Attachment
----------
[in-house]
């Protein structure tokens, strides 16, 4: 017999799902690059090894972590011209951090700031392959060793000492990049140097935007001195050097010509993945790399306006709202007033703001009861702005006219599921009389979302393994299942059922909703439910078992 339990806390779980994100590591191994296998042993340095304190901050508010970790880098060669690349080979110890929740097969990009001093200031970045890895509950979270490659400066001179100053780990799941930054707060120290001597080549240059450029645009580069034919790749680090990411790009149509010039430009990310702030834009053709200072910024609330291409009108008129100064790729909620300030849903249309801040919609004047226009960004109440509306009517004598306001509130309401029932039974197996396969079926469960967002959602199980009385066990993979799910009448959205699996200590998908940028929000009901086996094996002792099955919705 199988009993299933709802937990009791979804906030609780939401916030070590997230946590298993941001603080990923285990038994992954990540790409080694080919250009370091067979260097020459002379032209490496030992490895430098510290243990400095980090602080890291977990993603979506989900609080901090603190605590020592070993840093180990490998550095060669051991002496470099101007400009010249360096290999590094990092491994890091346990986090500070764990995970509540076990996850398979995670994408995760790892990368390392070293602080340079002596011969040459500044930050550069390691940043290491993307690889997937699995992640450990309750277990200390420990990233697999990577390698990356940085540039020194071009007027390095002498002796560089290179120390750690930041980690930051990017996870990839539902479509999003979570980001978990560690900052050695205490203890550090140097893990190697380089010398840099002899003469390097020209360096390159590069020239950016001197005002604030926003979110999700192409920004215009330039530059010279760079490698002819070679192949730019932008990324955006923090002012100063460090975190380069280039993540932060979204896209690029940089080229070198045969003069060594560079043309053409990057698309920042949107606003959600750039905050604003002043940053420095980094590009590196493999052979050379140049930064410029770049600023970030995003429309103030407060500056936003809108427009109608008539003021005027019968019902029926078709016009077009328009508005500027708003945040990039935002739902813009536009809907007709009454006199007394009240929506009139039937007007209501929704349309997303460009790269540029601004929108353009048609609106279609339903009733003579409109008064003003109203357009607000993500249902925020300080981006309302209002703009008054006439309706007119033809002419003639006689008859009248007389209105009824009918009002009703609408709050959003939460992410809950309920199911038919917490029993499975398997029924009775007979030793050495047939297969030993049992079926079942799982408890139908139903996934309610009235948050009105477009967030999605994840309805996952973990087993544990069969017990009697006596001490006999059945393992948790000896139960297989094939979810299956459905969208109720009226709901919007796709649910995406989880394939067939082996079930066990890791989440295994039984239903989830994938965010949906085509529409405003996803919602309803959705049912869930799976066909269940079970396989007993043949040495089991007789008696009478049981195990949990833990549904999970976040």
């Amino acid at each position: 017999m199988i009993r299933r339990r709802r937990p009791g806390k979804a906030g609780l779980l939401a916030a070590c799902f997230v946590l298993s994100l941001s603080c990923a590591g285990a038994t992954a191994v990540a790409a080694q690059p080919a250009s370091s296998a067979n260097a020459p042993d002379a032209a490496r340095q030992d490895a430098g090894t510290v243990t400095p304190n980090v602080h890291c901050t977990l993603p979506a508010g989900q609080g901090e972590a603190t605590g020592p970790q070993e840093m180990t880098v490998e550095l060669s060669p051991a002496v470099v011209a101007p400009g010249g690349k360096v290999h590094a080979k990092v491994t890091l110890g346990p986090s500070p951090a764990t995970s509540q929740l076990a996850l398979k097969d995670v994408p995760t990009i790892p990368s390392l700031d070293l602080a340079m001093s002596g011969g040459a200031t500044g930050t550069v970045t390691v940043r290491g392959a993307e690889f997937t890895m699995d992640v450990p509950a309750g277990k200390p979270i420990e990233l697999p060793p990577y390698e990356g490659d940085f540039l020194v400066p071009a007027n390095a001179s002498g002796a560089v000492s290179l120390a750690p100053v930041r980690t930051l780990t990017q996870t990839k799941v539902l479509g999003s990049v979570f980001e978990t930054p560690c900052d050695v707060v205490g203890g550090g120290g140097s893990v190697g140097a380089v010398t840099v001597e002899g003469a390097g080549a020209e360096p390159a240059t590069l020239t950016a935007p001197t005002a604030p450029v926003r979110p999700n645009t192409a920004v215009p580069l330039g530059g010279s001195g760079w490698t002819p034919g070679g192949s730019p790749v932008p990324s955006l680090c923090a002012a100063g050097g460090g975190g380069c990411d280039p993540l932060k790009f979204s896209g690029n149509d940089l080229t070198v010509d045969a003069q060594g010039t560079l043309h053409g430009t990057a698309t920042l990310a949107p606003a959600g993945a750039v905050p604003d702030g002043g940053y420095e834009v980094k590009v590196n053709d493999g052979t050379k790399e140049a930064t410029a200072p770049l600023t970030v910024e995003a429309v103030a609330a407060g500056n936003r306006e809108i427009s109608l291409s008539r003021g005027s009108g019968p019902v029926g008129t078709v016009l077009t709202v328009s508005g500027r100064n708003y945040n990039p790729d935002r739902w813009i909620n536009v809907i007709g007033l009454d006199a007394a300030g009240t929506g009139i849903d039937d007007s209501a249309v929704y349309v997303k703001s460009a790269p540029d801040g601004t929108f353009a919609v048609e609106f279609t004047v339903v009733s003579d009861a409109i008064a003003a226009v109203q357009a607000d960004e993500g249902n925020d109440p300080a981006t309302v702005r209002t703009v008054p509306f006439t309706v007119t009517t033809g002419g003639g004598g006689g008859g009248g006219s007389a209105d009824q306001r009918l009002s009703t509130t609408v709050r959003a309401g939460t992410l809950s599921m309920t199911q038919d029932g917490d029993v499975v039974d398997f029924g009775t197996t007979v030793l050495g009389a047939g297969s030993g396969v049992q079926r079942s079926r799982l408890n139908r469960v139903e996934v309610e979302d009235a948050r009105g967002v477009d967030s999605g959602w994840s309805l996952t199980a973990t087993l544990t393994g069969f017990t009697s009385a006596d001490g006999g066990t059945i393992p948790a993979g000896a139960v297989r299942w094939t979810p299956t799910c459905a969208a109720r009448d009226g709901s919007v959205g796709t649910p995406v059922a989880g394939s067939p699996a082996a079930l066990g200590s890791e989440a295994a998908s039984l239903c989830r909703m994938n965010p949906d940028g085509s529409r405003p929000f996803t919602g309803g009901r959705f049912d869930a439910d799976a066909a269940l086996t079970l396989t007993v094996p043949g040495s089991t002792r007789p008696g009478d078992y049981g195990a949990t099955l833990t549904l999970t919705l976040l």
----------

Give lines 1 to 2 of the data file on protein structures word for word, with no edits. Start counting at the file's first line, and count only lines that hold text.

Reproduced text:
[in-house]
């Protein structure tokens, strides 16, 4: 017999799902690059090894972590011209951090700031392959060793000492990049140097935007001195050097010509993945790399306006709202007033703001009861702005006219599921009389979302393994299942059922909703439910078992 339990806390779980994100590591191994296998042993340095304190901050508010970790880098060669690349080979110890929740097969990009001093200031970045890895509950979270490659400066001179100053780990799941930054707060120290001597080549240059450029645009580069034919790749680090990411790009149509010039430009990310702030834009053709200072910024609330291409009108008129100064790729909620300030849903249309801040919609004047226009960004109440509306009517004598306001509130309401029932039974197996396969079926469960967002959602199980009385066990993979799910009448959205699996200590998908940028929000009901086996094996002792099955919705 199988009993299933709802937990009791979804906030609780939401916030070590997230946590298993941001603080990923285990038994992954990540790409080694080919250009370091067979260097020459002379032209490496030992490895430098510290243990400095980090602080890291977990993603979506989900609080901090603190605590020592070993840093180990490998550095060669051991002496470099101007400009010249360096290999590094990092491994890091346990986090500070764990995970509540076990996850398979995670994408995760790892990368390392070293602080340079002596011969040459500044930050550069390691940043290491993307690889997937699995992640450990309750277990200390420990990233697999990577390698990356940085540039020194071009007027390095002498002796560089290179120390750690930041980690930051990017996870990839539902479509999003979570980001978990560690900052050695205490203890550090140097893990190697380089010398840099002899003469390097020209360096390159590069020239950016001197005002604030926003979110999700192409920004215009330039530059010279760079490698002819070679192949730019932008990324955006923090002012100063460090975190380069280039993540932060979204896209690029940089080229070198045969003069060594560079043309053409990057698309920042949107606003959600750039905050604003002043940053420095980094590009590196493999052979050379140049930064410029770049600023970030995003429309103030407060500056936003809108427009109608008539003021005027019968019902029926078709016009077009328009508005500027708003945040990039935002739902813009536009809907007709009454006199007394009240929506009139039937007007209501929704349309997303460009790269540029601004929108353009048609609106279609339903009733003579409109008064003003109203357009607000993500249902925020300080981006309302209002703009008054006439309706007119033809002419003639006689008859009248007389209105009824009918009002009703609408709050959003939460992410809950309920199911038919917490029993499975398997029924009775007979030793050495047939297969030993049992079926079942799982408890139908139903996934309610009235948050009105477009967030999605994840309805996952973990087993544990069969017990009697006596001490006999059945393992948790000896139960297989094939979810299956459905969208109720009226709901919007796709649910995406989880394939067939082996079930066990890791989440295994039984239903989830994938965010949906085509529409405003996803919602309803959705049912869930799976066909269940079970396989007993043949040495089991007789008696009478049981195990949990833990549904999970976040």